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Must-See Report: ESPN E:60 segment on the Qatar World Cup


  1. Not much doubt, sadly. But Russia will likely get a pass because its weather conditions are more moderate and it already has several stadiums in place, so two of the major driving points against Qatar are removed from the Russian scenario. Not to mention that I doubt European (and American) leaders will want to tug on Putin’s cape, especially after Crimea and potentially the Ukraine. Here again is the beauty of the double bid as Qatar takes a lot of the heat (no pun intended) off the Russians. You really have to marvel at FIFA’s audacity. In any case, these next eight years will be very interesting as we watch Russia, Qatar and FIFA try pull these off. What if Putin does something militarily in 2017? What if the EPL, La Liga, Serie A and others don’t go for a winter WC / calendar switch in 2022?

  2. Obviously the Qatar World Cup is fraught with all kinds of problems–corruption, the mistreatment of workers, gender restrictions, etc. The whole thing doesn’t make sense and I’d love to see the cup moved, just like everyone else…
    BUT…he who throws stones shouldn’t live in glass houses. The US team is sponsored by NIKE, and I’d venture that most everyone posting here (myself included) has some NIKE gear in their closet–but most Americans are totally oblivious to the ridiculously poor working conditions at their factories around the globe. So while we are watching this video and feeling awful for guest workers in Qatar (and we should feel awful), we might also meditate for a second on our own place in a global economy that mistreats workers around the globe… Just sayin….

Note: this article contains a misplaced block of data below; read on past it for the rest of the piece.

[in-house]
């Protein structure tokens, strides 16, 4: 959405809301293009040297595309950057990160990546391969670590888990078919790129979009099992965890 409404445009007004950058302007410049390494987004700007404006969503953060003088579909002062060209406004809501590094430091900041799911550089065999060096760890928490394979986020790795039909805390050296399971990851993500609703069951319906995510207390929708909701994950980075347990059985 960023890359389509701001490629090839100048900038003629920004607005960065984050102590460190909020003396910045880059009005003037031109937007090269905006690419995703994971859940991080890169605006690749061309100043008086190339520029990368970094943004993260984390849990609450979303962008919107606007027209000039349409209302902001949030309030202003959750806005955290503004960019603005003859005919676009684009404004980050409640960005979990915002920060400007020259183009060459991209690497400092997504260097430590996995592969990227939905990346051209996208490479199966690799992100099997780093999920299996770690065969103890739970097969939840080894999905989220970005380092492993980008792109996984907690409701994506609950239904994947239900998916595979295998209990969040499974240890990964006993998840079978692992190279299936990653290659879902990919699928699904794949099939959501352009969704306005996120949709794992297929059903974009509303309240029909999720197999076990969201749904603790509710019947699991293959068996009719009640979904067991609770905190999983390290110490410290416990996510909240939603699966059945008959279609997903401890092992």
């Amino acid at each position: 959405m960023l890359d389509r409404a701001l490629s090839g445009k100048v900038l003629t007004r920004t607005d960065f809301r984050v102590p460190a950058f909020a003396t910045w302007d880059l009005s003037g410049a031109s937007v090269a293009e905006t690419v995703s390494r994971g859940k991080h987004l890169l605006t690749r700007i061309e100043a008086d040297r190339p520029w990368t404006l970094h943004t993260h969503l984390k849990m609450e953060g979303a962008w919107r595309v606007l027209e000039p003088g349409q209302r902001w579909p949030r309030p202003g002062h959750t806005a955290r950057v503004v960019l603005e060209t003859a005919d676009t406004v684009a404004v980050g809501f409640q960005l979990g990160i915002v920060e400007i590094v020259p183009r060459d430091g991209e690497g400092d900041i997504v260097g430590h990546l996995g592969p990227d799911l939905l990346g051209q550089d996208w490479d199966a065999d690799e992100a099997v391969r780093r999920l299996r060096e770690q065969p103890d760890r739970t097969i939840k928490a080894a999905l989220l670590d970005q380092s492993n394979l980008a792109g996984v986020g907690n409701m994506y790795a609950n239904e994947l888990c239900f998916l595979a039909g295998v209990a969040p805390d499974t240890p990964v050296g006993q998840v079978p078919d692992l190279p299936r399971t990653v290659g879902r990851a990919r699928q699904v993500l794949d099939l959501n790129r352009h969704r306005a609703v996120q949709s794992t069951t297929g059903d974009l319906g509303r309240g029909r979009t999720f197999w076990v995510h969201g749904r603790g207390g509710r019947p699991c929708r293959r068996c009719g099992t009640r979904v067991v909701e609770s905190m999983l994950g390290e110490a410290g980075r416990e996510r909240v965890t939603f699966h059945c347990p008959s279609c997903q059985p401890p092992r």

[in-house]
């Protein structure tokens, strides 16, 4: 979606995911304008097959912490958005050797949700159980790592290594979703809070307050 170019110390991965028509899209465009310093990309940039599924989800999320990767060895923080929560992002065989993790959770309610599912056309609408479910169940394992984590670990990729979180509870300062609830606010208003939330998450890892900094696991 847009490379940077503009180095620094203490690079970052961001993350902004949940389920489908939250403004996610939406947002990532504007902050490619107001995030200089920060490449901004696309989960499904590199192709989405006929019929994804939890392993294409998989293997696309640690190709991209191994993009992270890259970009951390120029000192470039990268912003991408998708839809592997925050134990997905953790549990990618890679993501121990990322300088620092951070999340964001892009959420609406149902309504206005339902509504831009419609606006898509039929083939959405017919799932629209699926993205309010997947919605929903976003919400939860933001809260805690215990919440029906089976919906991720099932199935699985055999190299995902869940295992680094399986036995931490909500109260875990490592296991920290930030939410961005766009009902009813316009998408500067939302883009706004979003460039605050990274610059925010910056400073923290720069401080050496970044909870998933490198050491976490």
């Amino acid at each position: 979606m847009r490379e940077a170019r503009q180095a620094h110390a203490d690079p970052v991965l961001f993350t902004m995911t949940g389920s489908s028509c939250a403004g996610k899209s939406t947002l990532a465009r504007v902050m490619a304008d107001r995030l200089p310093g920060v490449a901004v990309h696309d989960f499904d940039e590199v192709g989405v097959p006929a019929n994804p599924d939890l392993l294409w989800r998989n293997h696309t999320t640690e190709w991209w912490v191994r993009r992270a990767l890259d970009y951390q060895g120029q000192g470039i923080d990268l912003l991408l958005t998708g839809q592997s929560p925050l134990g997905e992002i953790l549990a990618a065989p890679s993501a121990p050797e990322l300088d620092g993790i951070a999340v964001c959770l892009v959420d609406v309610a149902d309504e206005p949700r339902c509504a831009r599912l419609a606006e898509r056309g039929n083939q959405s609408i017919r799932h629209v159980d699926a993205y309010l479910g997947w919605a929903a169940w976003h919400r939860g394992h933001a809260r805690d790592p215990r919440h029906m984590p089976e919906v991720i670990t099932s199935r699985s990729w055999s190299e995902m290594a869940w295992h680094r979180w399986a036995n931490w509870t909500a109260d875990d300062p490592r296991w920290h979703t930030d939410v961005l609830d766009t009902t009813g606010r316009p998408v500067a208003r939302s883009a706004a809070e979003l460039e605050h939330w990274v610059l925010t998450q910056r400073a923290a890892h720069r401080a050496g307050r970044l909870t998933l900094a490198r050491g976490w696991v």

• Also, the us air force has a huge air base in Qatar, al udeid air base, so I’m guessing the usa ain’t gonna say boo to the qataris about any of this. Mighty military imperialism is much more important to the usa than some dead foreign workers. They are in the business of killing any way so they could not care less

  3. I would fully support the US boycotting Q22. Not only to protest the injustices occurring in Qatar, but to protest the FIFA’s entire “bidding” process. First, they piggyback the 2022 event onto the bidding for the 2018 event (never mind that 2018 was awarded to a war mongering, anti-democratic nation). Sure, that’s not a suspicious twist on the process that won’t encourage the buying and selling of votes. And then Qatar wins the 2022 bid, despite having no realistic plan for hosting a summer event in a place with tournament time temperatures between 95 – 105 degrees, no real history with the sport, or not even being a real country to begin with (as opposed to a playground for some very wealthy families). Or for having no secured buy-ins from domestic leagues and networks in case the event is switched to winter. How could a bid with this many holes win? I think we know how – and along with deaths and injuries that will occur just to feed this monster, this is definitely worth boycotting.

    Perhaps this will be the trainwreck that eventually ruins FIFA. Who knows – but the whole things is beyond any sense of reality and logic.

    • Sadly, I think a one-cycle boycott would put very little pressure on FIFA, even a massive one (and by massive I mean as little as three other major nations also boycotting).